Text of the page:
Another connection? I don’t know. A clue, and perhaps a valuable one! I may not be remembering correctly, but it seems to me that when I was much younger, there was a Jagodzinski Funeral Home? Does anyone remember such?

and I know you’re out there–I’ve communicated with a few of you. (Paul Jankowski at!)

I recently corresponded with Fr. Tom Extejt who kindly leaves tidbits of knowledge here in the comments. He’s filled us in with a bit of his family. So I thought perhaps this post may connect a few others researching the Jankowskis. I’m not related to many, mainly through marriage (two of Martin Plenzler’s daughters, Edna and Florence, married a Jankowski).

I thought however that I would share Fr. Extejt’s story of his Jankowski connections and of his great-great-grandmother, Dorota Jankowski. If anyone has additional information, let me know here via comment or via email and I will pass it along to him.

Fr. Extejt’s great-aunt on his mother’s father’s side, Katarzyna Rejent, married Marcin Jankowski.

They are buried in Section 33 of Calvary. She died in 1937; he died in 1943. Their children were Florian (Jonesey), who never married, and Martha Jankowska Kaczorowska. So far, there is no known husband’s name or if there are any children or what their names could be.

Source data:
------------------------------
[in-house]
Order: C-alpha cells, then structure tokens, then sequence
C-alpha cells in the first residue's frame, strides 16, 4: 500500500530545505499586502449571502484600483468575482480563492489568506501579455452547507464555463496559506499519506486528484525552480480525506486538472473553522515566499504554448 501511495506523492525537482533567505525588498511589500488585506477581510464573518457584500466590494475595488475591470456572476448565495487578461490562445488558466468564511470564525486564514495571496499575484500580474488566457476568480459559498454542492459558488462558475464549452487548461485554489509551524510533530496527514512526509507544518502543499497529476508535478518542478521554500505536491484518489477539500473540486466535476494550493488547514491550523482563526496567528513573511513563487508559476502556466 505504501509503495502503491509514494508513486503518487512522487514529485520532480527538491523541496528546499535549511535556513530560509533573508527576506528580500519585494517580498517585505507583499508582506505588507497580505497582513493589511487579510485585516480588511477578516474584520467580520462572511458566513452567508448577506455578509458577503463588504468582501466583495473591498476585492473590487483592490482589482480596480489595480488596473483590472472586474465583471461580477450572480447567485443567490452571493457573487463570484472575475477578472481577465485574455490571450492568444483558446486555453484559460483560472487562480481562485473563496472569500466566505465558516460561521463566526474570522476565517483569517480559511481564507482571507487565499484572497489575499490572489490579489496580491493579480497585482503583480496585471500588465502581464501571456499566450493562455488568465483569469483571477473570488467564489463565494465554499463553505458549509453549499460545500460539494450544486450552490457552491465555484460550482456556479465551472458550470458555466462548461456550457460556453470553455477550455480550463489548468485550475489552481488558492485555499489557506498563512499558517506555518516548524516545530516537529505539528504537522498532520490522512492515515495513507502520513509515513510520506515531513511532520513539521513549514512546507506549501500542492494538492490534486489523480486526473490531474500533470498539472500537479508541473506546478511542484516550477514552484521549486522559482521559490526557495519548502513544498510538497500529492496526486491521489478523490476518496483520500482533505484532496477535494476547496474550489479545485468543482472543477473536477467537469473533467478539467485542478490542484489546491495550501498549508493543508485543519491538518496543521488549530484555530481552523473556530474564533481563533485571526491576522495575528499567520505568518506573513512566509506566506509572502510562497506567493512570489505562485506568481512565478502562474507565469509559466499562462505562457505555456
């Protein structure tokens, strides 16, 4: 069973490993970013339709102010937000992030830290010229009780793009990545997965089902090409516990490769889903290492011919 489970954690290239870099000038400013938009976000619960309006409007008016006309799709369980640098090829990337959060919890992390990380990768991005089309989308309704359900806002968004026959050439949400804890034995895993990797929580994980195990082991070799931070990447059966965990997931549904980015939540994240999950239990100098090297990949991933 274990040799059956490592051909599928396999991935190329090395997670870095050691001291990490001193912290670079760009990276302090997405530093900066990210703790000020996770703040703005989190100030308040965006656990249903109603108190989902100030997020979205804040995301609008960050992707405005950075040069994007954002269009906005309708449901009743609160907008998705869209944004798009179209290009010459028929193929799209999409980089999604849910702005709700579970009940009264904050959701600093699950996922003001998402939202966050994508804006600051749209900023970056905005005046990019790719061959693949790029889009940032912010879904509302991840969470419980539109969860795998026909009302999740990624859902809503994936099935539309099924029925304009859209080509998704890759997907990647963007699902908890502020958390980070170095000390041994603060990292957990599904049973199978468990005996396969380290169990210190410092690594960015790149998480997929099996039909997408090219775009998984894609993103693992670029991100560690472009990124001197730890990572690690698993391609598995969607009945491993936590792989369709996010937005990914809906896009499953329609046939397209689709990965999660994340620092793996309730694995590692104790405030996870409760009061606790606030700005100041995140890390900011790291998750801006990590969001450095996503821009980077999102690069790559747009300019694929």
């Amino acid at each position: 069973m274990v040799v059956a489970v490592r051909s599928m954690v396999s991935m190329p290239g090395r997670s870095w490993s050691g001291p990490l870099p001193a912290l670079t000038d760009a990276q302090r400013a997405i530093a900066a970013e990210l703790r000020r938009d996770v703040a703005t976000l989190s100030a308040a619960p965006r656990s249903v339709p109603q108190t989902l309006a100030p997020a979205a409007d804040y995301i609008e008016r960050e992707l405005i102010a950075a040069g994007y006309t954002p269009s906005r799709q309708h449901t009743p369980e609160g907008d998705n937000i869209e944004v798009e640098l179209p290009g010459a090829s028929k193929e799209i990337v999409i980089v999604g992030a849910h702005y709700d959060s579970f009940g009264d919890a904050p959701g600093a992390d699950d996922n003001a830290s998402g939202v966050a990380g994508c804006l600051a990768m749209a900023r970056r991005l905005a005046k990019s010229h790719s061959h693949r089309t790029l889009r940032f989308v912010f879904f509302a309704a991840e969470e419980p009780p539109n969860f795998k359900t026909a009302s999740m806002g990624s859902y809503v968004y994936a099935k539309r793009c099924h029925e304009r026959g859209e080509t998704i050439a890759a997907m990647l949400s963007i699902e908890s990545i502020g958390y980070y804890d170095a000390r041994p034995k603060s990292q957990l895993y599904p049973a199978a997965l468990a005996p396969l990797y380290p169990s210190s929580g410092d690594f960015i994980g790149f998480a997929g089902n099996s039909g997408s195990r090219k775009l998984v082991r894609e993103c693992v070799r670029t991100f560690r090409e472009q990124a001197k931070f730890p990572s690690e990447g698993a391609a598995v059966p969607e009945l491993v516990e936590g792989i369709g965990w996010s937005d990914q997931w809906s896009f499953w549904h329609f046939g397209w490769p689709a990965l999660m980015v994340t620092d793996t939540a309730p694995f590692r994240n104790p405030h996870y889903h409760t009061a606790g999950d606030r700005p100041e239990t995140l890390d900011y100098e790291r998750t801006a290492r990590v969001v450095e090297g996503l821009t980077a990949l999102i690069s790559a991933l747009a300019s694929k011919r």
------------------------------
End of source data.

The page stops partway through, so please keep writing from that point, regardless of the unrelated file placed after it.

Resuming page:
Father also recently learned that the maiden name of his great-great-grandmother, Dorota Extejt, was Jankowska. Her place of birth is not known, nor are her parents’ names known. But per Fr. Extejt,

“she was born 2-5-1796 and died on 2-2-1902. So she almost made it to her 106th birthday, having lived in parts of 3 centuries, from the last days of George Washington’s second term to the early part of the Theodore Roosevelt administration. She was 80 years old when the came to Toledo, and liked it so well she stayed for almost 26 years! Her obit was the headline story on Page 1 of the Blade; it mentioned that she went to the January ’02 Rosary-Altar meeting at St. Anthony’s, went to Mass the Sunday before she died, and helped with the housework until 48 hours before she died. Talk about an iron constitution!”

What a wonderful story! If you have details, please feel free to share. If you email, I will follow up as soon as possible, usually within a few days.